28.7.14

Life with Lisette--Six months later.





This week we're celebrating 6 months of life with our special blessing, Lisette. All at once, it seems like it's been a long road and gone quickly at the same time. She's helped us all be a bit better, and brought so much joy into our family.

Though she is the highlight of this post, I'd like to talk a bit about something that is near and dear to us. And, as of late, it seems that this subject is lighting up the web with quite a bit of controversy. Breastfeeding. I'm not going to talk about it in the way you think, though. I want to talk about the struggles of breastfeeding a Special Needs baby. 

Lisette and I struggled with breastfeeding right away. My baby wouldn't latch on. I sat propped up in the hospital bed desperately trying everything I knew to get her to latch on and she just wouldn't. More than anything, this scared me the most. What if I couldn't feed my baby? This was new to me! I'd successfully breastfed three other babies. The experience I had with each of my three other children might be classified as "perfect". I had a great milk supply. An abundance really. The kids each had a great latch right from the beginning, minutes from being born. The only thing we ever struggled through was thrush, and that came and went fairly quickly. I humbly admit I was one of those women who was completely confused by the idea of someone not being able to breastfeed. I admit it's because I was ignorant and had never experienced difficulty myself. Until now.


We spent many days in the Special Care Nursery with wonderful nurses and a lactation consultant trying to help me to get her to latch, and more time in the NICU. I pumped every 2-3 hours and brought my liquid gold back to be given to Lisette through her feeding tube. I was determined not to give her formula. I knew I had enough milk. When it came in, it came with a vengeance. When she would latch on, I would silently cry for joy in my head. Even if it was just for two minutes. It was better than nothing. But sometimes, at 3 in the morning when she wouldn't latch on at all...I just wanted to cry my heart out. Why? What was I doing wrong? I have lots of milk, baby, just drink! It just didn't happen, though.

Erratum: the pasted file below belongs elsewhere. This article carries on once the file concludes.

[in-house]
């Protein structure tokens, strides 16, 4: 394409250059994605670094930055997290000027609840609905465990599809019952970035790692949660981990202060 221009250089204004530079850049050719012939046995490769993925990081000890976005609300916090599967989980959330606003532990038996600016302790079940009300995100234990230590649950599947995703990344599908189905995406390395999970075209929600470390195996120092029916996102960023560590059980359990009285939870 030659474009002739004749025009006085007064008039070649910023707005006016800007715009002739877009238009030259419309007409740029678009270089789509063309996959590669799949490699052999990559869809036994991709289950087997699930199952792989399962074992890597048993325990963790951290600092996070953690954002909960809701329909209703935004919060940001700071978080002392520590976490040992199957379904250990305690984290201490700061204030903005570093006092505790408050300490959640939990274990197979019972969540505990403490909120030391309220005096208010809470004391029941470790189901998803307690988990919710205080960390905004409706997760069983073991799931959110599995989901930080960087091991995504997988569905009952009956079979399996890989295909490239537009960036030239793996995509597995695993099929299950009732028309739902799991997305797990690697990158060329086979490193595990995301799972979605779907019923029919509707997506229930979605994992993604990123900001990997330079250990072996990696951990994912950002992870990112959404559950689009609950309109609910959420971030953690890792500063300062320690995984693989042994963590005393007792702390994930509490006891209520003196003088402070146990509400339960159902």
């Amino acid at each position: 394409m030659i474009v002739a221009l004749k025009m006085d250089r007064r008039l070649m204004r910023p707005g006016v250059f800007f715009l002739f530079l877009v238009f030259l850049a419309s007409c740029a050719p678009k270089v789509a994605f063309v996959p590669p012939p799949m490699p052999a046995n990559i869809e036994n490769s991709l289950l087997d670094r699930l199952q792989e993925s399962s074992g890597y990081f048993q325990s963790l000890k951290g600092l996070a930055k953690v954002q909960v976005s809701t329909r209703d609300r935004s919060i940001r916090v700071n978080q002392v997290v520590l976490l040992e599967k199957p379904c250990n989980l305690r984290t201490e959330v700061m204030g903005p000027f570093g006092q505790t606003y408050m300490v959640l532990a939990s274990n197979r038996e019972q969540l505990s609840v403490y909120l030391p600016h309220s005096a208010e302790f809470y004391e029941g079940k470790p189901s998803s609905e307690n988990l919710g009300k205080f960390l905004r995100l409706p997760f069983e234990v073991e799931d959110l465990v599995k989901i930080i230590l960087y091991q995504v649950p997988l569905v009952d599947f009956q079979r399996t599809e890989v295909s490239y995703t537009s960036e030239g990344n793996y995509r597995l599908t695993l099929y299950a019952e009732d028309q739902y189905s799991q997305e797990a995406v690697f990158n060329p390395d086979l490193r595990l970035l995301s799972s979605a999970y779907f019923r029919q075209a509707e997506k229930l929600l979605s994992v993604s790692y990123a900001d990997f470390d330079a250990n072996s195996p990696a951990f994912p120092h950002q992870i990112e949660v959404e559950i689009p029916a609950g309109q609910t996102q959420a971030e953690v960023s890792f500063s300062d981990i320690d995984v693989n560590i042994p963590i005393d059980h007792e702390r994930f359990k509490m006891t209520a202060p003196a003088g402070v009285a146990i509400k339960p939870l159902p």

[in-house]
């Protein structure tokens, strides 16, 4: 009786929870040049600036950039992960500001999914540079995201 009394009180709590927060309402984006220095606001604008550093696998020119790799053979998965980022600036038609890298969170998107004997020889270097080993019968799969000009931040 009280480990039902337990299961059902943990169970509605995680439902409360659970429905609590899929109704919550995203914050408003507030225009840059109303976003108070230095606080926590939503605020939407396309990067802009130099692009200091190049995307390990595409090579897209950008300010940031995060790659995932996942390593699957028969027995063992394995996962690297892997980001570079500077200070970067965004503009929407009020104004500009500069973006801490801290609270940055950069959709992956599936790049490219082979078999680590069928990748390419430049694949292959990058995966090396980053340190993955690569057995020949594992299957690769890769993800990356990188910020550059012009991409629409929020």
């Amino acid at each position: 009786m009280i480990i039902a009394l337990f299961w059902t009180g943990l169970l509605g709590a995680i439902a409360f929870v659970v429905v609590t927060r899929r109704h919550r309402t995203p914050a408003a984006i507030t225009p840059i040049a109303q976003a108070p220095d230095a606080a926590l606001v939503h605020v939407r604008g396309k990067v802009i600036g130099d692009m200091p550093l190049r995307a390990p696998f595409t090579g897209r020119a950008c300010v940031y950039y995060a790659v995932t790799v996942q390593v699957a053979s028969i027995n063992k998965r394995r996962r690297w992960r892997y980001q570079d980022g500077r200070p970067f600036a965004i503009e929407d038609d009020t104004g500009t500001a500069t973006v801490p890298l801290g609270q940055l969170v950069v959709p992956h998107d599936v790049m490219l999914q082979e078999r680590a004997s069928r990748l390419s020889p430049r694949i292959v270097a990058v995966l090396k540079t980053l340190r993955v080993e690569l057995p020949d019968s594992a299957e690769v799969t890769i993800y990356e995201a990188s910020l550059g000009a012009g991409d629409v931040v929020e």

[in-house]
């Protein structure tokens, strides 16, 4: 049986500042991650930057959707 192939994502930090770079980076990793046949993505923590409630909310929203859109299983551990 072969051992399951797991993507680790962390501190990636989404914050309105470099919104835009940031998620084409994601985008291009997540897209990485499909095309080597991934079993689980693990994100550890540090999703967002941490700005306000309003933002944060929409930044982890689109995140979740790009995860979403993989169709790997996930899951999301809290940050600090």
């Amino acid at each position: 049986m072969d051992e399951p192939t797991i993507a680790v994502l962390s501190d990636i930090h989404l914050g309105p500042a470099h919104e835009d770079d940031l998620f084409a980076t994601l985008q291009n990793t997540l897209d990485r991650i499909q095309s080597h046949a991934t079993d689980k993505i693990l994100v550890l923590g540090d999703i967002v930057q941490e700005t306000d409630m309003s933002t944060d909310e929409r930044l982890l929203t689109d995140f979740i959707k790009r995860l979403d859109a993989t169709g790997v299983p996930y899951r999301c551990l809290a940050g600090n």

I pumped everyday, up to 12 times some days. It was, by far, one of the hardest things I've ever done in my life. It took just over a month for her to nurse a whole feeding. Sometimes she'd nurse, sometimes she wouldn't. I just kept trying. By three months, we were exclusively breastfeeding. But that doesn't mean to say it was or has been smooth sailing. One part of this whole process that I've had to come to terms with is a different version of "perfect breastfeeding".  Even now at 6 months she still struggles with latching on correctly, and some days even latching on. She has good days, and days where she struggles more. We've had to learn how she must lay to nurse, and what the best position is for me to hold her in. I need to support her body, her head in the right position, chin/jaw support, and hold the breast to her mouth. It's complicated. And it's always messy. We deal with a lot of leakage. After most feeds her shirt will be soaked. It's just the way it is.






Some days we're both tired and just want it to go smoothly. I've lost my patience once or twice. I'm not perfect. Her version of smooth and perfect breastfeeding is different than what I have known with my other kids. It's not worse. It's different. Looking at it this way helps me to be patient and more understanding of her needs. What has helped immensely with persevering has been for me to accept that this way of feeding, her way though perhaps less ideal, is good enough. She is getting what she needs! She's doing beautifully.

For mama's out there that might be struggling with nursing, or with nursing a special needs baby, I just want to say to you--->Please don't give up! Do what you can! Ask for help. As for advice. Ask a mama who may have been where you are, or who might be able to send you in the direction of help and guidance. Please don't feel like you aren't good enough-- just wanting to make an effort is amazing and brave. It may be hard work, but all things that are worth being proud of are worth working hard for. Listen to your heart!

I wouldn't change how things have gone thus far. I've grown and changed along this path for the better, and learned so much from this wonderful little girl.




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